July 20, 2022
By WCER Communications
The Wisconsin Center for Education Research (WCER) is thrilled to announce that its Obtaining Necessary Parity Through Academic Rigor (ONPAR) team is one of 30 projects worldwide to have won an award in the Learning Engineering Tools Competition 2021-22becoming eligible to share $4 million to develop improved educational technology tools that have the potential to impact millions of students.
Project director Laura Wright and Outreach Specialist Linda Malkin will receive $249,622 for their project, “Actionable Assessment: Scaffolding Students’ Experience with Assessment Results,” a digital reporting tool to make student assessment results interpretable and actionable, promoting positive assessment use and habits of learning.
The tool engages students in interpreting and using assessment results to stimulate learning, thereby improving the quality of the student assessment experience. It will also bring information back to teachers, enabling them to better respond to learning needs.
Wright has worked with English language learners for two decades in a variety of capacities, including classroom teaching, curriculum and assessment development, and research. She has worked on various federally funded projects including the FAST Capacity Project, a USED Enhanced Assessment Grant to develop a computer-based assessment of English proficiency, and ONPAR Math and ONPAR Science, innovative content assessments for English learners. Malkin, a former middle school science teacher, joined the ONPAR team in 2016. Prior to that, Malkin spent three years in a grant-funded effort to turn her K-8 general education school into a magnet school.
This year, more than 800 teams from 60 countries participated in the second annual tool competition. The proposals aimed to accelerate the literacy and math skills of K-12 students, transform assessments in terms of cost and quality, facilitate faster, better and cheaper scientific research on learning and improving adult learning to raise middle-class wages.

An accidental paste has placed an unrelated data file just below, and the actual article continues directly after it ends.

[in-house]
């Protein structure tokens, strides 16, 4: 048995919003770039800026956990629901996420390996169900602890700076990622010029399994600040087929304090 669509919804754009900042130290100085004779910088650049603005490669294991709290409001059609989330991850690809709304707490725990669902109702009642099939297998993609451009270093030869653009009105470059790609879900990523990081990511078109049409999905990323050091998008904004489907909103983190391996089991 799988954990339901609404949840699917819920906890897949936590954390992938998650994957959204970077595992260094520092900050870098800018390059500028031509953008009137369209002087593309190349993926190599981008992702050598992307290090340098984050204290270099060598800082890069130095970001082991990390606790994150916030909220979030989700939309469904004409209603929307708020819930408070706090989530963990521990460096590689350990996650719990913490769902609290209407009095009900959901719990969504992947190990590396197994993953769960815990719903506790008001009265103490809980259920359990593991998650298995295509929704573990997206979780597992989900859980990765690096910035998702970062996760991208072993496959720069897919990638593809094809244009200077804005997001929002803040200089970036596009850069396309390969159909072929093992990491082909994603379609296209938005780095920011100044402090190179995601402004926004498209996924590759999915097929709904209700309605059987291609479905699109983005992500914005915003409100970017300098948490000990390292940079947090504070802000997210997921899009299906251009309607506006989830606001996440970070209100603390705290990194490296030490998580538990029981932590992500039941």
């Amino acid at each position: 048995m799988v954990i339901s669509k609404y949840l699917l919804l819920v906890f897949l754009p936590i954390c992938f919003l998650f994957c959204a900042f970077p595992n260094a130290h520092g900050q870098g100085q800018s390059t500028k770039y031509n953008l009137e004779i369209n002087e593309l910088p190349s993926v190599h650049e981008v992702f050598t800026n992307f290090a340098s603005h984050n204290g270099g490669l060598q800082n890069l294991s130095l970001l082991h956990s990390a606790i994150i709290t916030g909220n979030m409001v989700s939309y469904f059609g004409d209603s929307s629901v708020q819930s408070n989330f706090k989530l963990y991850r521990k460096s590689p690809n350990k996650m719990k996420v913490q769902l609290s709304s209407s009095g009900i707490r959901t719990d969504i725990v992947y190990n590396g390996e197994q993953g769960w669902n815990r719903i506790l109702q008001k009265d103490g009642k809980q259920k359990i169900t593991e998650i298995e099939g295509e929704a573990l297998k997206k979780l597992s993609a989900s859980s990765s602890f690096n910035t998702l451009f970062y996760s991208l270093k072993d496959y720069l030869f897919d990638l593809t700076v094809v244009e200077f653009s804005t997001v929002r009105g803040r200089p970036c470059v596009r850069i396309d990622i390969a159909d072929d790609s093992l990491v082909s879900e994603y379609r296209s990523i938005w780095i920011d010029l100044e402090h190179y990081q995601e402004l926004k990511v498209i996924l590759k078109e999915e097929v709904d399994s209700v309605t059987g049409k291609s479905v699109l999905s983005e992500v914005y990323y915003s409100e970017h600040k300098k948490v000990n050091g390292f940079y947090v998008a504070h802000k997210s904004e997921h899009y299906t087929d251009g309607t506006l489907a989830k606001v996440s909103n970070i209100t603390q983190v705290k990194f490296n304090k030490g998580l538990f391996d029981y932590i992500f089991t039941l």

The educational tools developed by the winning teams have the potential to impact millions of learners by the end of 2022 and more than 40 million learners within three years, according to estimates calculated by each team.
First launched in July 2020 at the Futures Forum on Learning, the tool competition was created to accelerate the pandemic-related learning recovery and advance the field of learning engineering by showcasing innovative ways to address pressing education challenges and opportunities.
The winning teams in this year’s competition are made up of entrepreneurs, learning scientists and researchers from around the world, with total funding of nearly $4 million in approved grants to fund the tool, technology, platform or proposed research projects.
The winning proposals address a range of learning goals – from improving adult learning to raise middle-class wages, to accelerating literacy and math skills for kindergarten students. to Grade 12, to creating informative assessments to help teachers better meet the needs of their students, to creating tools that will accelerate the research process in the sciences of learning.
The contest was sponsored by Schmidt Futures, Citadel Founder and CEO Ken Griffin, the Walton Family Foundation, the Siegel Family Endowment, the Overdeck Family Foundation and the Bill & Melinda Gates Foundation. It was administered by Georgia State University and The Learning Agency. A full list of winners, their projects and awards can be found here.